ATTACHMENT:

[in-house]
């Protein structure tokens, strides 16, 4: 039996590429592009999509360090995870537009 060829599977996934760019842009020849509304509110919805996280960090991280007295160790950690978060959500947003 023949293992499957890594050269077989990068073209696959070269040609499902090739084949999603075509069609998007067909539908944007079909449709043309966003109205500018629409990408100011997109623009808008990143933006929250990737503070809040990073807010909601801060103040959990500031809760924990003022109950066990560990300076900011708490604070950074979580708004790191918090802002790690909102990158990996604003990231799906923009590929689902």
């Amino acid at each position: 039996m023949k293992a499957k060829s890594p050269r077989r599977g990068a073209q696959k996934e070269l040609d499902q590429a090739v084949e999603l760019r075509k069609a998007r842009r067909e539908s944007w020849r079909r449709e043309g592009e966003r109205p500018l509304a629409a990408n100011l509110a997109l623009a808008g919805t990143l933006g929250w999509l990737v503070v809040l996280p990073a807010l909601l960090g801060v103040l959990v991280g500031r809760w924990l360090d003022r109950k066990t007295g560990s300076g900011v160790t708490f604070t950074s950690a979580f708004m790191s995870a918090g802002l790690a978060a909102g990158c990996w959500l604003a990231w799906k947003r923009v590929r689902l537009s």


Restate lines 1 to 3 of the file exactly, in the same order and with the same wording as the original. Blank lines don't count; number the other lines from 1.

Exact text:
[in-house]
């Protein structure tokens, strides 16, 4: 039996590429592009999509360090995870537009 060829599977996934760019842009020849509304509110919805996280960090991280007295160790950690978060959500947003 023949293992499957890594050269077989990068073209696959070269040609499902090739084949999603075509069609998007067909539908944007079909449709043309966003109205500018629409990408100011997109623009808008990143933006929250990737503070809040990073807010909601801060103040959990500031809760924990003022109950066990560990300076900011708490604070950074979580708004790191918090802002790690909102990158990996604003990231799906923009590929689902």
């Amino acid at each position: 039996m023949k293992a499957k060829s890594p050269r077989r599977g990068a073209q696959k996934e070269l040609d499902q590429a090739v084949e999603l760019r075509k069609a998007r842009r067909e539908s944007w020849r079909r449709e043309g592009e966003r109205p500018l509304a629409a990408n100011l509110a997109l623009a808008g919805t990143l933006g929250w999509l990737v503070v809040l996280p990073a807010l909601l960090g801060v103040l959990v991280g500031r809760w924990l360090d003022r109950k066990t007295g560990s300076g900011v160790t708490f604070t950074s950690a979580f708004m790191s995870a918090g802002l790690a978060a909102g990158c990996w959500l604003a990231w799906k947003r923009v590929r689902l537009s």